Jarod Lew (b. 1987, Detroit) explores constructions of Asian American identity in a suburban context. His series Please Take Off Your Shoes includes portraits of young second-generation Asian Americans as they navigate the expectations of their immigrant parents and their own American experience. Lew was inspired by the revelation that his mother had been the fiancée of Vincent Chin when he was murdered by two autoworkers on the night of his bachelor party in 1982. Chin’s death and the lenient punishment given to his murderers galvanized Asian American activism around civil rights and anti-hate crime legislation.
Farah Al Qasimi (b. 1991, Abu Dhabi) lives in New York City and photographs regularly in the United Arab Emirates, where she grew up. In her work, she draws from her experience growing up in a fast-growing city where the natural balance has grown more precarious over time. Her bold, distinctive photographs feature human and animal subjects, often gesturing towards the kinship and power dynamics between them. Al Qasimi frequently installs framed works on vinyl photographic wallpaper, which creates layered patterns in kaleidoscopic color.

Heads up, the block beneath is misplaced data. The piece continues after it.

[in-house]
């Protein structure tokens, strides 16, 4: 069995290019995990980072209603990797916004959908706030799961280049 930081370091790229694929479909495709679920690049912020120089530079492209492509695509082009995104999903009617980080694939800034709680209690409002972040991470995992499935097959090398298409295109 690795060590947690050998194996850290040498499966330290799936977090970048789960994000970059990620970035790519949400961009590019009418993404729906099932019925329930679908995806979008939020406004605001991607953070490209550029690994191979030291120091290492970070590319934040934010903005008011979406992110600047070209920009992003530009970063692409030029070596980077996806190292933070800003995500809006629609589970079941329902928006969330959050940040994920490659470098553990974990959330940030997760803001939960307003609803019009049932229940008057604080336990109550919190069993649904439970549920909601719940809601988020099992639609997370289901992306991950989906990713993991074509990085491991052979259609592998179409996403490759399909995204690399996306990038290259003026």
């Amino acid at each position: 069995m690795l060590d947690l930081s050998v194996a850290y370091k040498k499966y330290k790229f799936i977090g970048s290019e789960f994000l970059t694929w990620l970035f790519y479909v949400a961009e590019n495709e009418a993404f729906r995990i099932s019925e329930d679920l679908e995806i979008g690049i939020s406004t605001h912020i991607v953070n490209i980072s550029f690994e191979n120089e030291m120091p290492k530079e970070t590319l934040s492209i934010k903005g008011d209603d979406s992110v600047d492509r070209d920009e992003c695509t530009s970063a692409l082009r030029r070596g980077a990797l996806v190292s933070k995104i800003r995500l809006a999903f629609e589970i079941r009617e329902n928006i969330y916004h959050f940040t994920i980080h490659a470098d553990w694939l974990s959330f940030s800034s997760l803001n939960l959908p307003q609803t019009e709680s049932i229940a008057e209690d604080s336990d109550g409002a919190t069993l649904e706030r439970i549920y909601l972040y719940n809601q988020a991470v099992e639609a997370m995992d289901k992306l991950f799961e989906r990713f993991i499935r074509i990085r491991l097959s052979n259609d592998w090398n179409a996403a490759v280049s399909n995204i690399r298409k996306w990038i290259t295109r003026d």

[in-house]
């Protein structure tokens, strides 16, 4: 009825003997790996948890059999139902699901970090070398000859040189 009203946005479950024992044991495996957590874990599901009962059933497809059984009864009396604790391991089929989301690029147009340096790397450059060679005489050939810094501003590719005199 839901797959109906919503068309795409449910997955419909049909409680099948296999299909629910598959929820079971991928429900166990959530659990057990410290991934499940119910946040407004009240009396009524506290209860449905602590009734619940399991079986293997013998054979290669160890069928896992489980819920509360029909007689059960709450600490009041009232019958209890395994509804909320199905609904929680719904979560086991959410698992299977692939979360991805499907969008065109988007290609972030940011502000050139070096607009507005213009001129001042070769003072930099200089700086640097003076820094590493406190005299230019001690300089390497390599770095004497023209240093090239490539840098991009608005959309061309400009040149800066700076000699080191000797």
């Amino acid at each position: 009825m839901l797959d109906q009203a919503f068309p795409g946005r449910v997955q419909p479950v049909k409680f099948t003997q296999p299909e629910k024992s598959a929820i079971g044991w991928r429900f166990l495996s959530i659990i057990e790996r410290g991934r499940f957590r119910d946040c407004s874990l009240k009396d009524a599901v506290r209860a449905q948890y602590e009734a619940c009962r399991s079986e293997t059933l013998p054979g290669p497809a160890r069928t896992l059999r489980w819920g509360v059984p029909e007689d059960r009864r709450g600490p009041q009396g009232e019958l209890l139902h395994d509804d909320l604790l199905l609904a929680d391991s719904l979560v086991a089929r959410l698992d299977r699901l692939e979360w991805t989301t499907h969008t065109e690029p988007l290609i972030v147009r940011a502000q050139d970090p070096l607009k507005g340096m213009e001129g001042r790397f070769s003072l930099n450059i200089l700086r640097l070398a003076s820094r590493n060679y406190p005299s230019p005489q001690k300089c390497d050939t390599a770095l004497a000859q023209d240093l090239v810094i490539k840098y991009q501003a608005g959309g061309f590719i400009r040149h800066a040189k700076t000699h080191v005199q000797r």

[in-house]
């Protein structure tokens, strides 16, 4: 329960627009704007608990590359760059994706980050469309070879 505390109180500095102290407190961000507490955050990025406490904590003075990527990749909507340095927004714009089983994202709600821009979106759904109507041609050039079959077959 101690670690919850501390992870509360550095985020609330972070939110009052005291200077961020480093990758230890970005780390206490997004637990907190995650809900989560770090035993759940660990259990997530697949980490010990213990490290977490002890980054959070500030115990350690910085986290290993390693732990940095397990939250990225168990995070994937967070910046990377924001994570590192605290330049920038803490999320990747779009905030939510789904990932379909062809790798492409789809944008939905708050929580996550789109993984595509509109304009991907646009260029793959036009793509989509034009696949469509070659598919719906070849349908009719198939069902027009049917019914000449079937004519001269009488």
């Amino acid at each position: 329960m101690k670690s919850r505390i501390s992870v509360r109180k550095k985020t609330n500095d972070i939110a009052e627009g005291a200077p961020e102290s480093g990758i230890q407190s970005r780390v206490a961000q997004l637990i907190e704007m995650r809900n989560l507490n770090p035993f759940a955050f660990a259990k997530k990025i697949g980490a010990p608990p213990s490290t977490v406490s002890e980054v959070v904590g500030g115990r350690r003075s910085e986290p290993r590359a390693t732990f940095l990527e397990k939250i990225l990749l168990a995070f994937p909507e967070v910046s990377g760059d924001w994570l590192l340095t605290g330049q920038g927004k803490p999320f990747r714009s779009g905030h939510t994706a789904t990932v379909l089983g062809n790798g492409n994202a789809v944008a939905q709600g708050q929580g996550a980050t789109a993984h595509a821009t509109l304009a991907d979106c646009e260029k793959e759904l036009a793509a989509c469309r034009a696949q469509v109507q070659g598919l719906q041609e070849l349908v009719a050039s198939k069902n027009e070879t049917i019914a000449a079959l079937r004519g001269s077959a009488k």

Join us for a talk between activist, journalist and author Helen Zia and artist Jarod Lew, whose work is featured in Kinship: Photography and Connection on Saturday, May 20 at 3 p.m. In partnership with the Center for Asian American Media, this talk is presented as part of CAAMFEST 2023, one of the nation’s largest and enduring showcases for Asian and Asian American films. Since 1982, the annual festival has been an important launching point for Asian American independent filmmakers as well as a vital source for new Asian cinema.
Major support for Kinship: Photography and Connection is provided by the Lisa Stone Pritzker Family Fund. Generous support is provided by The Black Dog Private Foundation, Katie Hall and Tom Knutsen, Nion McEvoy and Leslie Berriman, and Kate and Wes Mitchell. Additional support is provided by James C. Hormel and Michael P. Nguyen Endowment Fund and Christopher and Michele Meany.